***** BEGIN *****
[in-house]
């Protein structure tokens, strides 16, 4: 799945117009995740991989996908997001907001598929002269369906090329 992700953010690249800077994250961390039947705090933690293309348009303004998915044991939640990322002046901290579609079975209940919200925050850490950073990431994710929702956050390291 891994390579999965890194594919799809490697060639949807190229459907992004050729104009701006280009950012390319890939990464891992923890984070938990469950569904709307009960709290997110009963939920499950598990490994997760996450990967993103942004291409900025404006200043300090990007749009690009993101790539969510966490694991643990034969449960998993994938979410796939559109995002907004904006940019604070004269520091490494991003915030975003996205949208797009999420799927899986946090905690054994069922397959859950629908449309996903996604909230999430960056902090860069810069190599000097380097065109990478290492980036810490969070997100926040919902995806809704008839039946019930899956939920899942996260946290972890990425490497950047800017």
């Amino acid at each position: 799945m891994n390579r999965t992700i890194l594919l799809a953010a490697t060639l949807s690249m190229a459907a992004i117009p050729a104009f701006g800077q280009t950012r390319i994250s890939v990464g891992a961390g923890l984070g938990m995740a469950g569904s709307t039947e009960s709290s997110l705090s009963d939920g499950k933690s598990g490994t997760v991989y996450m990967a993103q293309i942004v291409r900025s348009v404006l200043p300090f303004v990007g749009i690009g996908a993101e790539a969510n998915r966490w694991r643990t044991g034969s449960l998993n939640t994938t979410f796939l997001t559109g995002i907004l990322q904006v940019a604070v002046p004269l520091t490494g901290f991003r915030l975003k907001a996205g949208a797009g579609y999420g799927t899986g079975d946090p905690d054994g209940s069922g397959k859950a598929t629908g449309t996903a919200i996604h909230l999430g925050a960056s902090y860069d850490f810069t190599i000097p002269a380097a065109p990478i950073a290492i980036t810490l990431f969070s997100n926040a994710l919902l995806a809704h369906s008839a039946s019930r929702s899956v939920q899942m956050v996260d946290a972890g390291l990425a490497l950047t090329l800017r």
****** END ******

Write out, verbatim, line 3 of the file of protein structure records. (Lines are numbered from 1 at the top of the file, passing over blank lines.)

């Amino acid at each position: 799945m891994n390579r999965t992700i890194l594919l799809a953010a490697t060639l949807s690249m190229a459907a992004i117009p050729a104009f701006g800077q280009t950012r390319i994250s890939v990464g891992a961390g923890l984070g938990m995740a469950g569904s709307t039947e009960s709290s997110l705090s009963d939920g499950k933690s598990g490994t997760v991989y996450m990967a993103q293309i942004v291409r900025s348009v404006l200043p300090f303004v990007g749009i690009g996908a993101e790539a969510n998915r966490w694991r643990t044991g034969s449960l998993n939640t994938t979410f796939l997001t559109g995002i907004l990322q904006v940019a604070v002046p004269l520091t490494g901290f991003r915030l975003k907001a996205g949208a797009g579609y999420g799927t899986g079975d946090p905690d054994g209940s069922g397959k859950a598929t629908g449309t996903a919200i996604h909230l999430g925050a960056s902090y860069d850490f810069t190599i000097p002269a380097a065109p990478i950073a290492i980036t810490l990431f969070s997100n926040a994710l919902l995806a809704h369906s008839a039946s019930r929702s899956v939920q899942m956050v996260d946290a972890g390291l990425a490497l950047t090329l800017r």